Forty-one pediatric patients with advanced cancer (24 with acute leukemia and 17 with diverse solid tumors) received 74 courses of therapy with a new chemotherapeutic agent, 4’-(9-acridinylamino)methanesulfon-m-anisidide (AMSA; NSC 249992). Treatments were given by slow i.v. injection daily for five days every two to three weeks. In patients with leukemia: (A) dosages were escalated from 1.3 to 150 mg/sq m/day; (b) toxicity in the form of stomatitis, vomiting, and phlebitis occurred at dosage levels of 125 to 150 mg/sq m/day; and (c) oncolytic effects were observed in 13 of 24 patients. In patients with solid tumors: (A) dosages were escalated from 5 to 50 mg/sq m/day; (b) toxicity (stomatitis, myelosuppression, and phlebitis) occurred at the dosage level of 50 mg/sq m/day; and (c) no oncolytic responses were noted. Serum concentrations of total and free AMSA were assayed by a fluorescence technique and declined in a biphasic manner with free AMSA declining more rapidly than total AMSA. Dosages of >100 mg/sq m/day were required to maintain serum concentrations of total and free AMSA >0.2/im for the entire five-day schedule. The results suggest that maximum tolerated dosages of AMSA may differ in children with leukemia and solid tumors; however, hematopoietic toxicity could not be fully evaluated in the patients with leukemia. AMSA has clear antileukemic activity that warrants future Phase II trials.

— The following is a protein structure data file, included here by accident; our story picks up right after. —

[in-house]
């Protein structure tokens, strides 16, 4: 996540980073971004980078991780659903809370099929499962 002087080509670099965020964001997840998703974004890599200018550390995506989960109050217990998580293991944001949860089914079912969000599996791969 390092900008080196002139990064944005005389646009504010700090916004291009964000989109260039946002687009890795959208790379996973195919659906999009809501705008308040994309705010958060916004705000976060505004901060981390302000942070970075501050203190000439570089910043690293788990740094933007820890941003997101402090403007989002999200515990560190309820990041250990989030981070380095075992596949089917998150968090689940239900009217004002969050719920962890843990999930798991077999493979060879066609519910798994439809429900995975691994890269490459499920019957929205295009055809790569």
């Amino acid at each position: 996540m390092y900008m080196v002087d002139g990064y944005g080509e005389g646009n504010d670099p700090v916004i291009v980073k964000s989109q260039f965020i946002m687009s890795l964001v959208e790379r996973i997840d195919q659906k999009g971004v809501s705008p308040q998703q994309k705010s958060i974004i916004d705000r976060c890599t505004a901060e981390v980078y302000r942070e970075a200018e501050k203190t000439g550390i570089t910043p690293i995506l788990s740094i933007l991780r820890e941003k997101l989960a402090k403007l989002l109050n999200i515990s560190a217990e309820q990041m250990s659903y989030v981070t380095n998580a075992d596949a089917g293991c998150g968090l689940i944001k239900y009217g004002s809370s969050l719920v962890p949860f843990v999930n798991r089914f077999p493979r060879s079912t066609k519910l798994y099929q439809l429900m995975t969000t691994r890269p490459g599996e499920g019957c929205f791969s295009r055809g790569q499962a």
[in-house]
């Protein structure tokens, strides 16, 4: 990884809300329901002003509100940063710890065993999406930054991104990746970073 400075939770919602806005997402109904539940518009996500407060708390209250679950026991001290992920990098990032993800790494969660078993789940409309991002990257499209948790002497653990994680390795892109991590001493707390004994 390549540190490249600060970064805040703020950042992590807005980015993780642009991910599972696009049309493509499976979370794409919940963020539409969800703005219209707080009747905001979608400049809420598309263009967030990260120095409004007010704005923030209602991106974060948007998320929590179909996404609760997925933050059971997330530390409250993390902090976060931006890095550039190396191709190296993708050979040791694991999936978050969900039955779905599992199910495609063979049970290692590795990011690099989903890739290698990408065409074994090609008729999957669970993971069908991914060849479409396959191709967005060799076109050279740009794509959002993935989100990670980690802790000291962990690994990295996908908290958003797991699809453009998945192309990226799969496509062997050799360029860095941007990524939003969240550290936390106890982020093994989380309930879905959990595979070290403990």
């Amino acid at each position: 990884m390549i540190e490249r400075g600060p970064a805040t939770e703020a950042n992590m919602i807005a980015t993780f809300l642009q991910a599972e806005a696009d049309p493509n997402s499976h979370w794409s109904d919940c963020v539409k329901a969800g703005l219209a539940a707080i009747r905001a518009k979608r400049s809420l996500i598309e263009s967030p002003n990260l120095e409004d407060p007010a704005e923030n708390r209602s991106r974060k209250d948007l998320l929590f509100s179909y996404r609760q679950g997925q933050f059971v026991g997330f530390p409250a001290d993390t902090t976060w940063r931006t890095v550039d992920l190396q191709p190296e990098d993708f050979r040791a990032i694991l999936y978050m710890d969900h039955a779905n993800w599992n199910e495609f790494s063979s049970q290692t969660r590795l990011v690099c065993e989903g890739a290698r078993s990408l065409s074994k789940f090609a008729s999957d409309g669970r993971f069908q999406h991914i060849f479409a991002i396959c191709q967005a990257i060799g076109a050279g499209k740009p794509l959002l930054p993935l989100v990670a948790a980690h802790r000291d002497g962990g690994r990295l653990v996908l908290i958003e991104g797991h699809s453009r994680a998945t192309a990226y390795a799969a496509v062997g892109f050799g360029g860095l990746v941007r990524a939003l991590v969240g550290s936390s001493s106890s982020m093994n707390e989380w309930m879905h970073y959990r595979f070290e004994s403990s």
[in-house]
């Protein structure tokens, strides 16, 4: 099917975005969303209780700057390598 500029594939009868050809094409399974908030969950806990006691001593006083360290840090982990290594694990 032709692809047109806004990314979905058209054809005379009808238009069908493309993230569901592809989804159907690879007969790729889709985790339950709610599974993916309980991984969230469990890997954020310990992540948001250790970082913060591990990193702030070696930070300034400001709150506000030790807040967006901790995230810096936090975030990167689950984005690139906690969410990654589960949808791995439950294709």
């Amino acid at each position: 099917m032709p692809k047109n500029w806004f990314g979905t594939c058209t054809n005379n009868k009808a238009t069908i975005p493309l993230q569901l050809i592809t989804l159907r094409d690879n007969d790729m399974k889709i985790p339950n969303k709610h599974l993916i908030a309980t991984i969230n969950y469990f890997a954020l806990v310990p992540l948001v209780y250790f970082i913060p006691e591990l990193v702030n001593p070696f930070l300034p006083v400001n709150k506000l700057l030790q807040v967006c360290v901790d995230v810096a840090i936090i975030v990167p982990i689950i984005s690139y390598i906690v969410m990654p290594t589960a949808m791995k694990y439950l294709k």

|Original language||English (US)|
|Number of pages||4|
|State||Published - Nov 1 1980|
ASJC Scopus subject areas
- Cancer Research